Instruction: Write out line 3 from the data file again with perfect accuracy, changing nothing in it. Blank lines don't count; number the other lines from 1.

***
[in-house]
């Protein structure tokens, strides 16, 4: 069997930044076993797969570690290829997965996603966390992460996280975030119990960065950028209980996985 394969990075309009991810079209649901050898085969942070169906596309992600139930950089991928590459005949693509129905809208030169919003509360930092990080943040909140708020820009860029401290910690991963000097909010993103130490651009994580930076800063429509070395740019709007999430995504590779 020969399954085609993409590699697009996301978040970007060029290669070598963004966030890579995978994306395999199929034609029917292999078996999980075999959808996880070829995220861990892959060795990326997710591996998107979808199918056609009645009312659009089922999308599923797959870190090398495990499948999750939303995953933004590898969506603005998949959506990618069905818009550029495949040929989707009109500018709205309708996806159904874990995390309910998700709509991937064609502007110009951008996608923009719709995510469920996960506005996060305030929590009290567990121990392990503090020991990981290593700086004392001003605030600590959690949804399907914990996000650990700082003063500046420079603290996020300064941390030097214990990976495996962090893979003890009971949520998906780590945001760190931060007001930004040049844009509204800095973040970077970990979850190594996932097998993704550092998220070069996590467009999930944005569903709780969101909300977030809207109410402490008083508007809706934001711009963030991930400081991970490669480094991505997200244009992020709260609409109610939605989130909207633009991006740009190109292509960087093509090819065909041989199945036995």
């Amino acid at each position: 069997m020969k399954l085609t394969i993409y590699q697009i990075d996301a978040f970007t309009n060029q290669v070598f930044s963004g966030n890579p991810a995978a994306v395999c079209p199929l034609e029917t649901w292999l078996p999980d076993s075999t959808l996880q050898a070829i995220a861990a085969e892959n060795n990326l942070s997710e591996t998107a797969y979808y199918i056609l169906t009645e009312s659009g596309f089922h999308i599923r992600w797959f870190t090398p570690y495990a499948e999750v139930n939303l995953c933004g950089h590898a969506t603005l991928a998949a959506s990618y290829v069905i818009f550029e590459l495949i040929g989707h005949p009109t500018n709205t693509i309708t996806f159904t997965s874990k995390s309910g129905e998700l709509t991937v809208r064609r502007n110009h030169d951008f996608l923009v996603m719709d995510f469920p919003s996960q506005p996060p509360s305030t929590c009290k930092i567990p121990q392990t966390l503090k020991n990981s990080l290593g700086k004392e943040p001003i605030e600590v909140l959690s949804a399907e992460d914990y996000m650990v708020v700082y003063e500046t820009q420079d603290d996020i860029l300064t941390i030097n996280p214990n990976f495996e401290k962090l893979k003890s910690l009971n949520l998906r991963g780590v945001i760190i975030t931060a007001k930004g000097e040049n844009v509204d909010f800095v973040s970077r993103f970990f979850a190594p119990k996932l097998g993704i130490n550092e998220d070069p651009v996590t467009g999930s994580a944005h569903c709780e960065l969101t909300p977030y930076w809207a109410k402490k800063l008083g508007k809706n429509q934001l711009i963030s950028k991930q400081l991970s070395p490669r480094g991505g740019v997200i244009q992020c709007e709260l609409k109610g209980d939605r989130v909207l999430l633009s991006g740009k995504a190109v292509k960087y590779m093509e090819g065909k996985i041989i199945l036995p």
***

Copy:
């Amino acid at each position: 069997m020969k399954l085609t394969i993409y590699q697009i990075d996301a978040f970007t309009n060029q290669v070598f930044s963004g966030n890579p991810a995978a994306v395999c079209p199929l034609e029917t649901w292999l078996p999980d076993s075999t959808l996880q050898a070829i995220a861990a085969e892959n060795n990326l942070s997710e591996t998107a797969y979808y199918i056609l169906t009645e009312s659009g596309f089922h999308i599923r992600w797959f870190t090398p570690y495990a499948e999750v139930n939303l995953c933004g950089h590898a969506t603005l991928a998949a959506s990618y290829v069905i818009f550029e590459l495949i040929g989707h005949p009109t500018n709205t693509i309708t996806f159904t997965s874990k995390s309910g129905e998700l709509t991937v809208r064609r502007n110009h030169d951008f996608l923009v996603m719709d995510f469920p919003s996960q506005p996060p509360s305030t929590c009290k930092i567990p121990q392990t966390l503090k020991n990981s990080l290593g700086k004392e943040p001003i605030e600590v909140l959690s949804a399907e992460d914990y996000m650990v708020v700082y003063e500046t820009q420079d603290d996020i860029l300064t941390i030097n996280p214990n990976f495996e401290k962090l893979k003890s910690l009971n949520l998906r991963g780590v945001i760190i975030t931060a007001k930004g000097e040049n844009v509204d909010f800095v973040s970077r993103f970990f979850a190594p119990k996932l097998g993704i130490n550092e998220d070069p651009v996590t467009g999930s994580a944005h569903c709780e960065l969101t909300p977030y930076w809207a109410k402490k800063l008083g508007k809706n429509q934001l711009i963030s950028k991930q400081l991970s070395p490669r480094g991505g740019v997200i244009q992020c709007e709260l609409k109610g209980d939605r989130v909207l999430l633009s991006g740009k995504a190109v292509k960087y590779m093509e090819g065909k996985i041989i199945l036995p």